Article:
The UK’s biggest history show

Are you who you think you are? Find out at the ‘Who Do You Think You Are? Live’ National History Show. This takes place for a third consecutive year at Olympia from Friday 27 February to Sunday 1 March.

Again incorporated is the Society of Genealogists’ Family History Show. A new feature will be the Regional Experts Workshop with lectures conducted by regional experts and family history societies.

Adult ticket price is £20. For a two-for-one offer – two tickets for £20 (plus £2 booking fee) – visit the WDYTYA website and quote FFHS241 when prompted for a code. Offer closes 20 February.

The FH Event

SFHG will not be exhibiting at ‘WDYTYA? Live’ this year but instead we will be at ‘The FH Event’ on the May Bank Holiday Weekend.

This non-profit family history event will be held on Sunday 3 May at the Barbican Centre in central London.

More news in the next SFH and SussexLink. Or see for more information as it becomes available.

Sussex People Index news

East Sussex Record Office has kindly made available the names from the tithe apportionments that they have so far listed. These are being added to the Sussex People Index. The information that will be available from these is: surname, forenames, parish, and the date. For whether they are owner or occupier and which plots they are enquirers would need to to consult the actual record. These are available on CDs from ESRO.

Along with the tithe maps you can also often purchase a complete, searchable and re-sortable version of the apportionment data for the parish in the form of an MS Excel spreadsheet. Tithe Map CD is 13 plus p&p; Tithe Map CD with apportionment sent by email is 15 plus p&p; Tithe Map CD with apportionment on separate CD is 18 plus p&p. For more information see the ESRO website.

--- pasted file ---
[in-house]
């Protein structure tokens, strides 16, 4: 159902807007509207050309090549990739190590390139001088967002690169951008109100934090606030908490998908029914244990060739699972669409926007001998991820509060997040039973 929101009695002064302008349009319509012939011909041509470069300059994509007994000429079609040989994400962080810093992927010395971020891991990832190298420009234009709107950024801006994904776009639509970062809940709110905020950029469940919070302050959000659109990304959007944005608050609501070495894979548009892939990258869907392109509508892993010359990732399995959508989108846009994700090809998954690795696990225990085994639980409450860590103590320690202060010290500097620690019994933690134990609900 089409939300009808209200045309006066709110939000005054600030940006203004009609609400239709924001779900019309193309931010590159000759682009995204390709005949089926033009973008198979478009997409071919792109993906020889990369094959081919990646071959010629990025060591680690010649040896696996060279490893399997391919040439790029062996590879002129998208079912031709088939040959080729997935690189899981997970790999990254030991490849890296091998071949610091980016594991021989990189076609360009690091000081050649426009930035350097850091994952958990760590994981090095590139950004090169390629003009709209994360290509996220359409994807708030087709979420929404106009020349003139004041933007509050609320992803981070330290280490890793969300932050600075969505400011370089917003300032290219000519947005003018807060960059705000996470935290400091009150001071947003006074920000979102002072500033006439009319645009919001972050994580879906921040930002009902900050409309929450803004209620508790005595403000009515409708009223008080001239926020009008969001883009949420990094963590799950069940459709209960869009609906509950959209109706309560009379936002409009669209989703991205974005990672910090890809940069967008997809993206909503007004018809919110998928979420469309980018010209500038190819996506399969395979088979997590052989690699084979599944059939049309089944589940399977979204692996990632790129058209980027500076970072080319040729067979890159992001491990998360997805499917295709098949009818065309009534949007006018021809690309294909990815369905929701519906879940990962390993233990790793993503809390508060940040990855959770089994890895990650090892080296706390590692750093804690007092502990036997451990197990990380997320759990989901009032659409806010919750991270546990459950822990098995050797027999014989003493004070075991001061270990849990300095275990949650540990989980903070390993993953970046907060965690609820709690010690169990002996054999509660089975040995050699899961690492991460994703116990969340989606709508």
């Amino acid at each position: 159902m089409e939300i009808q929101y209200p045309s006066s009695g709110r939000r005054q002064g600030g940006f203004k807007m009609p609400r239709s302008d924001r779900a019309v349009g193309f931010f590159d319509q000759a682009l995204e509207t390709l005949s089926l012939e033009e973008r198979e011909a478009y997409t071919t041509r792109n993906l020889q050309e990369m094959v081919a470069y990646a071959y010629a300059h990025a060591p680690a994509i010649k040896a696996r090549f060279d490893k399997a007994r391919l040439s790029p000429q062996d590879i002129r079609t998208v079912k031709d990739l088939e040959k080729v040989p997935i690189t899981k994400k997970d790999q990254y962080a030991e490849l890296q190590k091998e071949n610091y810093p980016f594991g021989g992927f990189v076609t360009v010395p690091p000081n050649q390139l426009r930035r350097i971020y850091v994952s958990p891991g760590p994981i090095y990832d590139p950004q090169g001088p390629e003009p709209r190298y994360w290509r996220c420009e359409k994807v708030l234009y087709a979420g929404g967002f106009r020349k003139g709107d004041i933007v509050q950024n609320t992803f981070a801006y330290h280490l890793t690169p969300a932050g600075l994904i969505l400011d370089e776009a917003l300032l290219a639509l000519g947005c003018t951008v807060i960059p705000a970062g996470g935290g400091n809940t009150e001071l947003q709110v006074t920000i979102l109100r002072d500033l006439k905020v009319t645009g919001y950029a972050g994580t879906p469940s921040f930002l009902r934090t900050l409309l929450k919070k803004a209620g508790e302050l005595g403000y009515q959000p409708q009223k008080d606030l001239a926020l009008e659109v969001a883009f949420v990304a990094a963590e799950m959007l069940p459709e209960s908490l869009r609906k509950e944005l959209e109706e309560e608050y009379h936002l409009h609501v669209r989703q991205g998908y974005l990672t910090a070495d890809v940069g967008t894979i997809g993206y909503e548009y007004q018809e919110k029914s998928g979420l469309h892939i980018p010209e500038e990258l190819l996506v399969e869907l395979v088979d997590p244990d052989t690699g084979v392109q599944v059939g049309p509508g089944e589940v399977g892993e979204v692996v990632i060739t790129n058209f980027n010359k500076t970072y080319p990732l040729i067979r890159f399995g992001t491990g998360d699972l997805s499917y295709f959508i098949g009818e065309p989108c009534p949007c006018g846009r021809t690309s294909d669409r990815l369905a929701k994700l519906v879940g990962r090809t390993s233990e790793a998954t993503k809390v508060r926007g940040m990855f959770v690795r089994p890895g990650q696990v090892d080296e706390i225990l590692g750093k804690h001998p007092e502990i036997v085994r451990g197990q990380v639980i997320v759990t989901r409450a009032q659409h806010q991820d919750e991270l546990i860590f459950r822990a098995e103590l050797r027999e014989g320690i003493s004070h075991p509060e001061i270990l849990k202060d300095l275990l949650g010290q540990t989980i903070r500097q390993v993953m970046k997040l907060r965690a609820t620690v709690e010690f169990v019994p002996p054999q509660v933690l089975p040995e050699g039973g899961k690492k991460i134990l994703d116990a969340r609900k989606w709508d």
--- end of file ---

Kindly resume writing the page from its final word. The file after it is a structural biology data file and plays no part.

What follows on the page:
More contributions of information from birth, marriage or death certificates would be welcome for the Sussex People Index. • Judy Excell

Was your ancestor aboard the Beagle?

2009 marks the 200th anniversary of Charles Darwin’s birth – and also the 150th anniversary of the publication of his On the Origin of Species by Means of Natural Selection.

Family history societies and their members are invited to contribute to this year’s ‘Darwin 200 Plymouth’ event.

In particular, are there any descendants of HMS Beagle personnel who would be interested in contributing information on their ancestor?

Maureen Selley (Chairman of Devon FHS) has already been in touch with two Devon FHS members, one whose great-great-grandfather joined as a Boy and later became a Main Top Man; the other member’s great-great-greatuncle was a Gun Room Boy on the Beagle. Maureen has a transcription of a Beagle crew paylist, which she can send to anyone interested.

When the Beagle sailed from Plymouth at the end of 1831, the crew consisted of 75 people. There were 16 officers and trainee officers aboard, nine petty officers, eight marines, six boys, three supernumeraries including Charles Darwin, three Fuegians and 30 sailors. All the members of the crew were volunteers.

See:, or

Maureen Selley can be contacted via

[Source: FFHS-NEWS, 5/11/08]